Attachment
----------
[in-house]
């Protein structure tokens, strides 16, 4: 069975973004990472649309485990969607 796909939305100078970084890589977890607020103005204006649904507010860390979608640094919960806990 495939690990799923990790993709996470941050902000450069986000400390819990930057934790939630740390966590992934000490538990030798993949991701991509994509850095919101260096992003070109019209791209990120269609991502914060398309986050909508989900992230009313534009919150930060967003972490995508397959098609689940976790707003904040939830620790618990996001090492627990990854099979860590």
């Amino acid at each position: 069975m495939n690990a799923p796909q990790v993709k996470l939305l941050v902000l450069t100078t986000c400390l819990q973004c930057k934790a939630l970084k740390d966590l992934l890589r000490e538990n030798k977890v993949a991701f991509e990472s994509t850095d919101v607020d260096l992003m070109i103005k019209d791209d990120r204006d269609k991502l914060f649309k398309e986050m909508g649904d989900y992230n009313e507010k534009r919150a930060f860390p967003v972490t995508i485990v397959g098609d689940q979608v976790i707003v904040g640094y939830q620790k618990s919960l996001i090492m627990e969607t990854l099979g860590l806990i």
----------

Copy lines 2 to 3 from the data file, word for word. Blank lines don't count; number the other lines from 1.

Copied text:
């Protein structure tokens, strides 16, 4: 069975973004990472649309485990969607 796909939305100078970084890589977890607020103005204006649904507010860390979608640094919960806990 495939690990799923990790993709996470941050902000450069986000400390819990930057934790939630740390966590992934000490538990030798993949991701991509994509850095919101260096992003070109019209791209990120269609991502914060398309986050909508989900992230009313534009919150930060967003972490995508397959098609689940976790707003904040939830620790618990996001090492627990990854099979860590």
């Amino acid at each position: 069975m495939n690990a799923p796909q990790v993709k996470l939305l941050v902000l450069t100078t986000c400390l819990q973004c930057k934790a939630l970084k740390d966590l992934l890589r000490e538990n030798k977890v993949a991701f991509e990472s994509t850095d919101v607020d260096l992003m070109i103005k019209d791209d990120r204006d269609k991502l914060f649309k398309e986050m909508g649904d989900y992230n009313e507010k534009r919150a930060f860390p967003v972490t995508i485990v397959g098609d689940q979608v976790i707003v904040g640094y939830q620790k618990s919960l996001i090492m627990e969607t990854l099979g860590l806990i």